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Like so many churches across the world, my congregation has begun to gather online for worship temporarily. Our time together (we used Zoom) was informal and loosely scripted; we told stories of God at work in our lives, shared prayer requests and prayed for one another, and celebrated the Lord’s Supper together. The hour I spent online with my people last Sunday, worshiping God together in a space that embraced both imperfection and the unplanned, filled me with a peace that carried me through the week. Here’s some of what made our time together so beautiful: 

  • the look on a child’s face as we sang happy birthday to him.

  • the tear that rolled down the face of a woman as we sang our first song off-key but together—so together.

  • the blanket-covered fort that could be seen behind the family with four kids gathered around the kitchen table.

  • the boy who shared with everyone that he was feeling “freaked out” and sad. 

  • being able to say “Hi kids! I miss you guys!” in the chat box and seeing their “Hi Karen!” to me.

  • the crackers and pieces of toast each person held up to the screen before eating them together during communion.   

It filled me with hope. 

This week we’re going to try it again. I suspect that you are too. And we’re going to make even more of an effort to include the children in meaningful ways, because we recognized that while kids were able to listen and to respond, it is difficult to hold their attention when there’s just a talking head on the screen. (If we’re honest, that’s difficult for adults too.) I’ve been tasked with gathering ideas for how to help our kids participate in meaningful ways. In case it’s helpful, I thought I’d share them here with you too. Adapt them for your context or use them to jumpstart your own thinking about how to ensure that children are able to participate equally.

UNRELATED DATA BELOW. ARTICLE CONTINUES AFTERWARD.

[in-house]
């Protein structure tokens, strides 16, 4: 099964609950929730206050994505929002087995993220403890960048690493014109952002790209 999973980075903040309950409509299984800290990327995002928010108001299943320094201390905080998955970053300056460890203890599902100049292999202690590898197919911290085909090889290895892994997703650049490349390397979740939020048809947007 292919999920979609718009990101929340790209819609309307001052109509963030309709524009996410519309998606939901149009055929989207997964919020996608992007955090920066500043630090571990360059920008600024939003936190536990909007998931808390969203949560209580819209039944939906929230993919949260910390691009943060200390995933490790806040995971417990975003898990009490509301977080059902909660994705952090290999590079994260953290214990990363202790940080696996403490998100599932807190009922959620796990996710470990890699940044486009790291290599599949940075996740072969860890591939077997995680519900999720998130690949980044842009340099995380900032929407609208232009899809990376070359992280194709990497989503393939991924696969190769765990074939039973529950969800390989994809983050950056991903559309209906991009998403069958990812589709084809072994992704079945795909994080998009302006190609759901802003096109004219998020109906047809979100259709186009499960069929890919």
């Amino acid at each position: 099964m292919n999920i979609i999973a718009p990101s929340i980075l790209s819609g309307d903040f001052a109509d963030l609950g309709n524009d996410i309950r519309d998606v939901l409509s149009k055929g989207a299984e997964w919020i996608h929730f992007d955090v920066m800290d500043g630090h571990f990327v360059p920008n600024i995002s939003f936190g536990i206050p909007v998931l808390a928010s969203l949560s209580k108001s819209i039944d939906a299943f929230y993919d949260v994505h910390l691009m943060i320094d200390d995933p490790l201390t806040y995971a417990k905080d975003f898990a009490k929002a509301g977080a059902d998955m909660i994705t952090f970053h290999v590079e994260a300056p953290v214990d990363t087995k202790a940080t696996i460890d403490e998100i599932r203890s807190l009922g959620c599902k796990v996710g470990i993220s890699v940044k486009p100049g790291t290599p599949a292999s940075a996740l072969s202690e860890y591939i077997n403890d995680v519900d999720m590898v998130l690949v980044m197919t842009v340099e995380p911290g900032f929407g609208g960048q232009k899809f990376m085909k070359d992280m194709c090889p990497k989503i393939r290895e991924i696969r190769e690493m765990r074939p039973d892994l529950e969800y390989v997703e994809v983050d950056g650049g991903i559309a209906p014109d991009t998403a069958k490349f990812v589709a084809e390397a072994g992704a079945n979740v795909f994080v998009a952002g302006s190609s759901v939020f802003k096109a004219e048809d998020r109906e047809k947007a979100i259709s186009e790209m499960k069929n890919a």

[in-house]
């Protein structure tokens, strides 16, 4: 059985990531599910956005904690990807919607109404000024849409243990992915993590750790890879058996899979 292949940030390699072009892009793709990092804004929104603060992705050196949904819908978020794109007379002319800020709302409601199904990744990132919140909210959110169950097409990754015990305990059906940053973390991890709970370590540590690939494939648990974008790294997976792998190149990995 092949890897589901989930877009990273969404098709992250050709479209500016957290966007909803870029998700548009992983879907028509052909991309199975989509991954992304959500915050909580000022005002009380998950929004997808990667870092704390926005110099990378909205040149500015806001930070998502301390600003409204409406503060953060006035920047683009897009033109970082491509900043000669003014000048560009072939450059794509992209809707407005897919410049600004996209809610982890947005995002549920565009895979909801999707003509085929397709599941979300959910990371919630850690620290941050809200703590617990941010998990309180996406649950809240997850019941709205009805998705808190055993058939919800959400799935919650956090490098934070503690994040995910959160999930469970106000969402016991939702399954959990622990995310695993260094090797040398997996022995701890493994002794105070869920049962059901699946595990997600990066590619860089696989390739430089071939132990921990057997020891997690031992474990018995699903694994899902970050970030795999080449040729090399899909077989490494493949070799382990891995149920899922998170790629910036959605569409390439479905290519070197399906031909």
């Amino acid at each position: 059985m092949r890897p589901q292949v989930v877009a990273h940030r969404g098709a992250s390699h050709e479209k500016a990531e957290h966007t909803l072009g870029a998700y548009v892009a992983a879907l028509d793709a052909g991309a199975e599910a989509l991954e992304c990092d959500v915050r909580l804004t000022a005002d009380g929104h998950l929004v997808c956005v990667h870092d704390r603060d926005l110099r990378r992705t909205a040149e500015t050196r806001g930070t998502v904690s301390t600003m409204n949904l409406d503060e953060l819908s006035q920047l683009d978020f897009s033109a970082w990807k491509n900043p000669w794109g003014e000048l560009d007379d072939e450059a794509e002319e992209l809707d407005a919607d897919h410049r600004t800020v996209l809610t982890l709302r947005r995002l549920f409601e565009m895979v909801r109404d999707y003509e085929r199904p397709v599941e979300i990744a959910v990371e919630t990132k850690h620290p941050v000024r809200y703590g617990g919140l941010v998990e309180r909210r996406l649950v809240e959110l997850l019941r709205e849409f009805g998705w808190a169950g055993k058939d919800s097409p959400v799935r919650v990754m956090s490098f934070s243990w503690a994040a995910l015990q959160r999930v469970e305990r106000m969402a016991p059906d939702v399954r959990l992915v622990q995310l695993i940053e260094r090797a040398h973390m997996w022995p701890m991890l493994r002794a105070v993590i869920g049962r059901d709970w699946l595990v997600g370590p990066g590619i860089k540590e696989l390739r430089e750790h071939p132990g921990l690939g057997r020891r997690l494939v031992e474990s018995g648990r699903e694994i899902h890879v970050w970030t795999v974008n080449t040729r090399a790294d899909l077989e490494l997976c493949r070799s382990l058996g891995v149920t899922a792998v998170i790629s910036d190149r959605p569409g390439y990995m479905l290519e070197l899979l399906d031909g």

Before Sunday: 

Consider assigning children (or maybe all people of ages!) a task during the week that will connect to your time together on Sunday. Some examples:

  • Invite people to create a picture to go with a particular Scripture passage. During worship their art can be shown as the passage is being read (either by the artist holding them up or by them sending a pdf to you in advance for you to show on the screen).  

  • Encourage kids to bring to online worship an object that represents the day’s Scripture passage (for example a paper boat to 'wave' if you're reading Mark 4:35-41), or a time when God was faithful to them or their family, or a time when they knew they were using the gifts God has given them, etc. During worship, create space for them to hold the object up and, depending on the number of people and the time you have, to tell about it. 

  • Invite families with kids to work together and print in large letters words or phrases from a passage you’ll be reading responsively together. Kids could also draw pictures that depict the words or phrase. Then, for example as you read Psalm 33, kids can hold up their signs and/or pictures for the part “The Lord fills the earth with his love.”